Ms Karen Buck (Regent's Park and Kensington, North) (Lab): Will my right hon. Friend also pay tribute to the Iraqis in Britain who took part in the election activity over the weekend? Admittedly they did not have to demonstrate their physical courage like millions of Iraqis in Iraq, but they demonstrated their courage over decades, in many ways, when they were persecuted into exile by Saddam Hussein. Friends of mine were working on the election over the weekend, and I can testify to their passionate commitment to the democratic process.
Does my right hon. Friend agree that the politics of the diaspora are important here, as elsewhere? Will he do what he can to build on the connections, and ensure that Britain's Iraqi community feel able to be involved, in whatever way possible, in building and deepening democracy in Iraq?
Mr. Kevan Jones (North Durham) (Lab): Does my right hon. Friend agree that an important task for us all now is to support the brave men and women who were elected to the Assembly yesterday? When I visited Basra in December with other members of the Defence Committee, one of the points made by the provincial governor and council was that to travel to the United Kingdom they had to journey to Baghdad for travel documents. Will my right hon. Friend look at providing further facilities to our excellent consulate in Basra, where Simon Collis is consul-general, so that individuals who want to come to this country do not have to travel to Baghdad to get the documents and can have them issued in Basra?
Mr. Harry Barnes (North-East Derbyshire) (Lab):
We will have to wait only a short while before the new
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Iraqi Government and the new Iraqi Parliament express their views about the withdrawal of troops. I hope that, however uncomfortable their decision is, considered from different points of view, it is accepted and acted upon because it will be a democratic decision.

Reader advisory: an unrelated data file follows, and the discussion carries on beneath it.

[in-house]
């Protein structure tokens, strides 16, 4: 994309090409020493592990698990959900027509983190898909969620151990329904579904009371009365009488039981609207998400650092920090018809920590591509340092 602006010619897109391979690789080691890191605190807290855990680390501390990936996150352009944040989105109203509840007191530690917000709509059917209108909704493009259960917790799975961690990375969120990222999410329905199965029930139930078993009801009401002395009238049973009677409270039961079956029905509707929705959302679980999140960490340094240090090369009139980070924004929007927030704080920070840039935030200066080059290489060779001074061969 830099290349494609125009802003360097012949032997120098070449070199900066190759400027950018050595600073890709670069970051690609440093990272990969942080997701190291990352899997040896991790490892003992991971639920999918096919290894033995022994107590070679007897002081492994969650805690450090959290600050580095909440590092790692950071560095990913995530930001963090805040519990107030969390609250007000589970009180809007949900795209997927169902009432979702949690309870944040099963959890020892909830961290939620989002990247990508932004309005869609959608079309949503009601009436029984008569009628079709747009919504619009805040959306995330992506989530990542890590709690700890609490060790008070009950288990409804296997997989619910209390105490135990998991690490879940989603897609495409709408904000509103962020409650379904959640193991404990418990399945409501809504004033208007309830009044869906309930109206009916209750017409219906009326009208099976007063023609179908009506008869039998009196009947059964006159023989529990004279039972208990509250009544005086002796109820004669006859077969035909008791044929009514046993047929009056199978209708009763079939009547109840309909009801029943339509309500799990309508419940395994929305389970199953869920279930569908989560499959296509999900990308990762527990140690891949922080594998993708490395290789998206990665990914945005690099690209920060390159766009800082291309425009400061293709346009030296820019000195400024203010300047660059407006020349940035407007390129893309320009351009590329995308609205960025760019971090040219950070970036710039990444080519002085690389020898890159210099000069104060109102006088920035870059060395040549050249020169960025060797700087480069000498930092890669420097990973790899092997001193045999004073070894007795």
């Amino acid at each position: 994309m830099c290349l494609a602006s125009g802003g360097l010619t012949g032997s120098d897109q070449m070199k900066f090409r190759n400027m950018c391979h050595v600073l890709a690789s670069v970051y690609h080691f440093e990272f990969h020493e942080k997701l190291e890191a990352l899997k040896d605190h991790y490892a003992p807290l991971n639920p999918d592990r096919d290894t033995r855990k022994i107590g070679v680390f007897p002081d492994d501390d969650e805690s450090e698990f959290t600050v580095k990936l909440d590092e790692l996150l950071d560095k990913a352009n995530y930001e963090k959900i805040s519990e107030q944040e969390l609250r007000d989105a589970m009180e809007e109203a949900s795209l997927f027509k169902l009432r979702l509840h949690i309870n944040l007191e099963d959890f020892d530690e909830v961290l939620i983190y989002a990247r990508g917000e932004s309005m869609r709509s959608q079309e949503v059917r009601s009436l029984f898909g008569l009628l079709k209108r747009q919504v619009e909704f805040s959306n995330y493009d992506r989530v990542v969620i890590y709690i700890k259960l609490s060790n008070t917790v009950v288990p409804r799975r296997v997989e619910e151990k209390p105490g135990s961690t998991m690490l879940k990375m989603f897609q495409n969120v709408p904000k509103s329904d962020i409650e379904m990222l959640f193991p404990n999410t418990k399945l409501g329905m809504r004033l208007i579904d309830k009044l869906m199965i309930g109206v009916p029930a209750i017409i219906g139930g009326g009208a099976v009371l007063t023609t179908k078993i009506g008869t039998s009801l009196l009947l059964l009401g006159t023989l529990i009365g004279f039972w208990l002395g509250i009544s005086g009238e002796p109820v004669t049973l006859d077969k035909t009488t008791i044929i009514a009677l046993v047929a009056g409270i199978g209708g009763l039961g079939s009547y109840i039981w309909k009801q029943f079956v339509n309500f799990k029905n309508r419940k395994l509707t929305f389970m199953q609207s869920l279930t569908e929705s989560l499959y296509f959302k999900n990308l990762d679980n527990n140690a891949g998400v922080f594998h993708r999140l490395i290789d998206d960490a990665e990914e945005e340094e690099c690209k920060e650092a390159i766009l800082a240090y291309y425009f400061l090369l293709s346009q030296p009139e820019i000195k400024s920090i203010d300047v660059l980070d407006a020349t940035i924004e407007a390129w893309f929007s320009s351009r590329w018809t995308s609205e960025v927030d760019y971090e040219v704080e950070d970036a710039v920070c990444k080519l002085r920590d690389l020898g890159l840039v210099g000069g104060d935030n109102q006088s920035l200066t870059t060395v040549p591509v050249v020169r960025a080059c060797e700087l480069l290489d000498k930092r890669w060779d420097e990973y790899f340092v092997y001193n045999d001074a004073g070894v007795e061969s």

Is my right hon. Friend aware that many commentators are saying that this is the most democratic election in Iraq for 50 years? I was there 50 years ago and it was a feudal monarchical regime that merely had a democratic cover. These are the most democratic elections that have ever been held in the history of Iraq, imperfect as they are and despite all the difficulties that are associated with them. That is an extra reason why we should accept the decisions made by the new Iraqi Government and the new Iraqi Parliament.
Harry Cohen (Leyton and Wanstead) (Lab): While the people were courageous, is not the reality that this was an election but not as we know it? No press were allowed, for example, in Falluja. The Independent Electoral Commission of Iraq was not independent. It was appointed not by Iraqis but by Paul Bremer. However, if the election does have legitimacy, as the Secretary of State says, and if the coalition around Ayatollah Ali Sistani wins, as is expected, will not most Iraqis have voted for a timetable for the foreign troops to leave? If so, should not those foreign countries, us and the United States, respect that decision in the name of freedom and democracy and set that timetable to leave?
I say gently to my hon. Friend that I am surprised at his discomfort about the excellent result of the election. I have already spelt out that there is widespread acknowledgment that it has gone much better than expected. It is simply untrue that the Independent Electoral Commission of Iraq was appointed by Paul Bremer. It was endorsed by the United Nations and is working under the auspices of the United Nations special representative in respect of elections, Carlos Valenzuela, and the authority laid down in resolution 1546. The degree of scrutiny and external supervision of the elections, including 55,000 internal observers in Iraq and 120 foreign observers, indicates the quality of the elections in the special and very difficult circumstances of Iraq itself.